Coming together in a time of crisis

PEEK Children's Charity

Coming together in a time of crisis

John Herriman

CEO, National Emergencies Trust

 

There have been two frontlines in this crisis.

 

The first is the fight against the virus itself in hospitals up and down the country.
The second, initially less obvious, but increasingly more so, is the communities struggling to cope with the widespread economic and social fallout of this pandemic.

 

Those who were disadvantaged before find themselves more disadvantaged than ever. Countless others, who never expected to struggle, are now facing significant challenges.

 

It’s because of this second frontline that NET launched its Appeal 114 days ago.
While incredible NHS staff and the wider medical community have supported those in hospitals, those in communities have found support from a different kind of carer: the selfless volunteers from grassroots charities and community groups who have provided a lifeline to so many. The frail. The lonely. The hungry. And of course, the bereaved.

 

In the midst of hardship and tragedy, these grassroots groups have given hope to individuals and inspired communities to come together in remarkable ways.

 

For instance, groups like Monkstown Boxing Club in Belfast. Prior to the outbreak they worked with young people to deliver a range of programmes to improve the lives of those at risk and hard to reach.

As lockdown was imposed, their services pivoted – transforming the boxing ring into a soup kitchen, providing food to those struggling economically or due to isolation. Their aim to bring a divided community together continued albeit via never before needed services.

 

Funds from the Coronavirus Appeal have enabled more than 8000 other groups like Monkstown Boxing Club to make a meaningful difference to those in need.

 

This is why it was so important for NET to start to get funds out as quickly as possible. In fact, the first £2.5m went to Community Foundations within just seven days.

 

This speed was essential. It meant that groups applying for grants were receiving vital Appeal funding within just days of having their application approved.

 

This was the experience of Aishah Help in Tower Hamlets. Within a week of completing their application, they were able to use funds to deliver urgent food packages and essentials to vulnerable local people.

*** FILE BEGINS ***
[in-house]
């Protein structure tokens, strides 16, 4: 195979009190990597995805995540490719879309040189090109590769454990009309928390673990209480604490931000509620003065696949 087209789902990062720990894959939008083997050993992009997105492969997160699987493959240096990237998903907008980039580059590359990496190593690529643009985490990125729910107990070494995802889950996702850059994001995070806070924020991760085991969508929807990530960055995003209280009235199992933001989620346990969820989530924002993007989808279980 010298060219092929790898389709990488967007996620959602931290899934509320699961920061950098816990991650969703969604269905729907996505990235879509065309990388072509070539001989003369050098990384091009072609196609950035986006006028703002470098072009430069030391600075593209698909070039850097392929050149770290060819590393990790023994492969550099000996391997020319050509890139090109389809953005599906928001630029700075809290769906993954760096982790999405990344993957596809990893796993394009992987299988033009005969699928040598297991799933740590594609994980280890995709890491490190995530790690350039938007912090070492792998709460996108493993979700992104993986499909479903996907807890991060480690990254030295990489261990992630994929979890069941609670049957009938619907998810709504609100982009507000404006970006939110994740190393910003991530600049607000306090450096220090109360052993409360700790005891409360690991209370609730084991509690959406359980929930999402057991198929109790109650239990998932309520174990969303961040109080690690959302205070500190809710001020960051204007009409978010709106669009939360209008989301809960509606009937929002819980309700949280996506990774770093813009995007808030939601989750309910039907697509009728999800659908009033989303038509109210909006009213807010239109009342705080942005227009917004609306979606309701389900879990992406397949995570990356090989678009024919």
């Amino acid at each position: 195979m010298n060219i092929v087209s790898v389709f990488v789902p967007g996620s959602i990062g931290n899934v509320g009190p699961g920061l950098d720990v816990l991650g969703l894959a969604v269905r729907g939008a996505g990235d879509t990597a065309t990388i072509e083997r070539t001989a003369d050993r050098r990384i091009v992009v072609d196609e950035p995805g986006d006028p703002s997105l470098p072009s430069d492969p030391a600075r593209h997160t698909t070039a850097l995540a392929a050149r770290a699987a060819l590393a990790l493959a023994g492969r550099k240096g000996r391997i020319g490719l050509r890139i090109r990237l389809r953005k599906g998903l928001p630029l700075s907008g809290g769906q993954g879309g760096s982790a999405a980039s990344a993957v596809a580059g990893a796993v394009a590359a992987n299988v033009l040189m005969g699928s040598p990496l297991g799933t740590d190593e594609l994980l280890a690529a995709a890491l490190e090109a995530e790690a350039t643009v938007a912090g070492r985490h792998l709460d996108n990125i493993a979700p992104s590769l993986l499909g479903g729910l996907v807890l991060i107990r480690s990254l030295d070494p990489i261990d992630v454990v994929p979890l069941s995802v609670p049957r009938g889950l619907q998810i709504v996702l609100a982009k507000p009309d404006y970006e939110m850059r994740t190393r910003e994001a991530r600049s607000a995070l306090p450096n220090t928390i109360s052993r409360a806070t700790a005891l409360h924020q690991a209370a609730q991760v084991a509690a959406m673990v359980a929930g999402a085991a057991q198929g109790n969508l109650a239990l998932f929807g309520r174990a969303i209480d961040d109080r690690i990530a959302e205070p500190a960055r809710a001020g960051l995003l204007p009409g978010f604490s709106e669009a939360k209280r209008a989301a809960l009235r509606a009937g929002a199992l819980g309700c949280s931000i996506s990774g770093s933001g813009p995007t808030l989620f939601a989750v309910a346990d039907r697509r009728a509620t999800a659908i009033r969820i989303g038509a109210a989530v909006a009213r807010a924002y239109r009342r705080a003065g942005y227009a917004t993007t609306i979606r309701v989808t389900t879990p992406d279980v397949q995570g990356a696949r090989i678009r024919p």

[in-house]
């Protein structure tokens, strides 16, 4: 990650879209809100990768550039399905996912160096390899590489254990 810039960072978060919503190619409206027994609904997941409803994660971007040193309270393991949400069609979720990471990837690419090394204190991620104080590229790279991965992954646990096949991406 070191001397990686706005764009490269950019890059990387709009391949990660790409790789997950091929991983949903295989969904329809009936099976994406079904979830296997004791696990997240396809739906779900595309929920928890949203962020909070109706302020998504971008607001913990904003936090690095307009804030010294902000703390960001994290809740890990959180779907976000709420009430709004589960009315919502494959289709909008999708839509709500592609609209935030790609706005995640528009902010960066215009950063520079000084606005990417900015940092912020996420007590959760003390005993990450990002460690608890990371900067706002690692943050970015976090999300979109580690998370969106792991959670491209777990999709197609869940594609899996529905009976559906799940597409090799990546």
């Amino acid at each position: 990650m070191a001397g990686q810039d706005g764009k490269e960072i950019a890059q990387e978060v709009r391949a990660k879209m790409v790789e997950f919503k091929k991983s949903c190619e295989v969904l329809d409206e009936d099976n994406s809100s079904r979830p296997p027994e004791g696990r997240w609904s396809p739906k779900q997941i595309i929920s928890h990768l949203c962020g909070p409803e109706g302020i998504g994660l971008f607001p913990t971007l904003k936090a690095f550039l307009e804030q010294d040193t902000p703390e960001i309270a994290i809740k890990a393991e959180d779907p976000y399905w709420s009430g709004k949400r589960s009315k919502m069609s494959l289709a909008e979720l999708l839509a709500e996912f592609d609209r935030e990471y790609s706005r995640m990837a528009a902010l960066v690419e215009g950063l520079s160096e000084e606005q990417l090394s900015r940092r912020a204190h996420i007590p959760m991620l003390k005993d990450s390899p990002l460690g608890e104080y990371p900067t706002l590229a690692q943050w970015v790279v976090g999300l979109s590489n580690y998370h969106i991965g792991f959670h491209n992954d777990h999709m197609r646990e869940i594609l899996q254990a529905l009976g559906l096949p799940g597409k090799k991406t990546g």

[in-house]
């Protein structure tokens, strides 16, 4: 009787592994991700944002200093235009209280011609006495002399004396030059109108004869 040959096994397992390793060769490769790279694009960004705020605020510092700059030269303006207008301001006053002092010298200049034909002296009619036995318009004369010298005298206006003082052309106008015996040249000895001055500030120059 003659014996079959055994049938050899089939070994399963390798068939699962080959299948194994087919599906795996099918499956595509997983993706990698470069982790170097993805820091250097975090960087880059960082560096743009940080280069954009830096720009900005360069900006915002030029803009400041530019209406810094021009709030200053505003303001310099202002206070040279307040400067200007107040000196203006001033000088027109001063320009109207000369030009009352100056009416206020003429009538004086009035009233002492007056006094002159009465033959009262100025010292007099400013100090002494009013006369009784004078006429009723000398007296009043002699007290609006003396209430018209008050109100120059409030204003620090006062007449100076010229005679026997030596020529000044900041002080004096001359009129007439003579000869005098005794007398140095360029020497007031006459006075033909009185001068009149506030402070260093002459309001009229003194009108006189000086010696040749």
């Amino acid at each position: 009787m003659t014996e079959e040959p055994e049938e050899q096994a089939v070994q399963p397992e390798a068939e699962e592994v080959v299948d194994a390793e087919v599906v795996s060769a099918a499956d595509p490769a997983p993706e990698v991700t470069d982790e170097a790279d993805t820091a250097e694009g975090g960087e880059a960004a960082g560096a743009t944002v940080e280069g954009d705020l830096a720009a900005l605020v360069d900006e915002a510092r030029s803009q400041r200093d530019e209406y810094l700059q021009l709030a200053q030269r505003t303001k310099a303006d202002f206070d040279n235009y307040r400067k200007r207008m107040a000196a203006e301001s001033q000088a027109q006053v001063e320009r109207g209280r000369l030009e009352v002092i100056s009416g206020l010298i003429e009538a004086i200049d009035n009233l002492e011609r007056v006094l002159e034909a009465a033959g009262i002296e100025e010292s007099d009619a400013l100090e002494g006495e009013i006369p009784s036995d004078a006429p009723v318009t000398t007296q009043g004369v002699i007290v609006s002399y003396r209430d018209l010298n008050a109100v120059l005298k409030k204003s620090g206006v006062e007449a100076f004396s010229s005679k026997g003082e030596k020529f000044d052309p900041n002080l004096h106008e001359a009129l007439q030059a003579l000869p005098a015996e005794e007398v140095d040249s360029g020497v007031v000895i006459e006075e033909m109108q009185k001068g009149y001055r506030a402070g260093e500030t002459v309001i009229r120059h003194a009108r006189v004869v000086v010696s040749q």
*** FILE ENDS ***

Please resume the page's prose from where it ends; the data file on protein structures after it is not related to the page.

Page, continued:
They were also quickly able to provide a helpline offering access to social work support, qualified doctors, health care workers and even nutritionists to the most isolated and marginalised in the local community.

 

And this pace continues. Today, of the £82m that has been raised, more than £50m has been distributed to support incredible grassroots efforts UK-wide.

 

At times it has certainly felt frenetic to be part of the NET team. We’ve expanded from a team of two people to a team of more than a hundred people, at one point; largely volunteers.

 

At our busiest, our Allocation Committee was meeting every day, seven days a week. They could see how critical it was to ensure that funds got out; and got out to those being hardest hit.

 

And of course, understanding of the hardest hit has been changing through this crisis, which has meant NET has had to be agile to alter its course. This is especially true of the disproportionate impact of the pandemic of those from Black, Asian and minority ethnic (BAME) communities.

 

Back in May, as new data on this impact came to light, we started to introduce new measures to lend extra support to these hard-hit communities. In partnership with Comic Relief, we have allocated dedicated funding for BAME-led charities.

 

And through UKCF, we’re also investing in infrastructure to reach more BAME-led organisations. This step is critical for the longer term because it starts to address historic under-investment, and in so doing, enables a stronger fairer response to the next emergency.

 

So 114 days and what’s next? We’re still hard at work raising funds and getting them to where they’re needed, but we’re also in a period of reflection too: assessing how effectively needs have been met, and where they still need to be met.

 

It’s a time to reach out to learn from others and get their perspective; and to share our learning. Importantly, it’s also an opportunity to acknowledge the incredible role that the voluntary and community sector has played in helping to bring us all together at a time of crisis.

 

When we launched the National Emergencies Trust last November, our Royal Patron, His Royal Highness The Duke of Cambridge, said that the nation is at its best during a time of national crisis.

 

I didn’t expect to put his theory to the test so quickly. But it turns out, he was absolutely right.